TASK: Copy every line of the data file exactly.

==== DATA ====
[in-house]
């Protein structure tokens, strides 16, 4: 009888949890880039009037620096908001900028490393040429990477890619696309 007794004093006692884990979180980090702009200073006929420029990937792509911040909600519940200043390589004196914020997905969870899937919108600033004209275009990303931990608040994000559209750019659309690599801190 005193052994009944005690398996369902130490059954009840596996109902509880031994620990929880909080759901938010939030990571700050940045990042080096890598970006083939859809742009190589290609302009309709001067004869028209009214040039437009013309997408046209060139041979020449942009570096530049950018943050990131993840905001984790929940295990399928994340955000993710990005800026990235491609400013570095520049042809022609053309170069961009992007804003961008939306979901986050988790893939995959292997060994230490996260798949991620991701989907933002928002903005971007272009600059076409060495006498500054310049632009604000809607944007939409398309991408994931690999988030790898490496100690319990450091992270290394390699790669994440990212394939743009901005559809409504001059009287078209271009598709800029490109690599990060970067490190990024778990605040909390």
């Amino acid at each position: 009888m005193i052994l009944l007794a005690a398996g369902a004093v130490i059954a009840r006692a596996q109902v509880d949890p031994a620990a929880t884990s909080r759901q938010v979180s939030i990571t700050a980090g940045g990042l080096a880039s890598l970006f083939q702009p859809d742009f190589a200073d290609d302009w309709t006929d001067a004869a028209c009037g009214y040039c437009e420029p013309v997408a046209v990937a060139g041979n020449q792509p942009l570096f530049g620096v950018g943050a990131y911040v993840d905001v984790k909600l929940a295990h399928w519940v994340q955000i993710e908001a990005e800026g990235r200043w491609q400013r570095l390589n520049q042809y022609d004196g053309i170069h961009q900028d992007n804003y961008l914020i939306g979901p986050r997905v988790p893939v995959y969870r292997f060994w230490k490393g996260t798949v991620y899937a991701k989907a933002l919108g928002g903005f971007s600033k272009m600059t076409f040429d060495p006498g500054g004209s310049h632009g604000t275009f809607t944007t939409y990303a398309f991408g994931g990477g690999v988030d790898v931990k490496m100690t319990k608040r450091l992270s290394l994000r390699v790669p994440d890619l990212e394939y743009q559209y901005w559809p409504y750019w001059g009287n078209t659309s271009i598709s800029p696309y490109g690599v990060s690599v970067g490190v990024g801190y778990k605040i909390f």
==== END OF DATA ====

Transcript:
[in-house]
């Protein structure tokens, strides 16, 4: 009888949890880039009037620096908001900028490393040429990477890619696309 007794004093006692884990979180980090702009200073006929420029990937792509911040909600519940200043390589004196914020997905969870899937919108600033004209275009990303931990608040994000559209750019659309690599801190 005193052994009944005690398996369902130490059954009840596996109902509880031994620990929880909080759901938010939030990571700050940045990042080096890598970006083939859809742009190589290609302009309709001067004869028209009214040039437009013309997408046209060139041979020449942009570096530049950018943050990131993840905001984790929940295990399928994340955000993710990005800026990235491609400013570095520049042809022609053309170069961009992007804003961008939306979901986050988790893939995959292997060994230490996260798949991620991701989907933002928002903005971007272009600059076409060495006498500054310049632009604000809607944007939409398309991408994931690999988030790898490496100690319990450091992270290394390699790669994440990212394939743009901005559809409504001059009287078209271009598709800029490109690599990060970067490190990024778990605040909390």
């Amino acid at each position: 009888m005193i052994l009944l007794a005690a398996g369902a004093v130490i059954a009840r006692a596996q109902v509880d949890p031994a620990a929880t884990s909080r759901q938010v979180s939030i990571t700050a980090g940045g990042l080096a880039s890598l970006f083939q702009p859809d742009f190589a200073d290609d302009w309709t006929d001067a004869a028209c009037g009214y040039c437009e420029p013309v997408a046209v990937a060139g041979n020449q792509p942009l570096f530049g620096v950018g943050a990131y911040v993840d905001v984790k909600l929940a295990h399928w519940v994340q955000i993710e908001a990005e800026g990235r200043w491609q400013r570095l390589n520049q042809y022609d004196g053309i170069h961009q900028d992007n804003y961008l914020i939306g979901p986050r997905v988790p893939v995959y969870r292997f060994w230490k490393g996260t798949v991620y899937a991701k989907a933002l919108g928002g903005f971007s600033k272009m600059t076409f040429d060495p006498g500054g004209s310049h632009g604000t275009f809607t944007t939409y990303a398309f991408g994931g990477g690999v988030d790898v931990k490496m100690t319990k608040r450091l992270s290394l994000r390699v790669p994440d890619l990212e394939y743009q559209y901005w559809p409504y750019w001059g009287n078209t659309s271009i598709s800029p696309y490109g690599v990060s690599v970067g490190v990024g801190y778990k605040i909390f």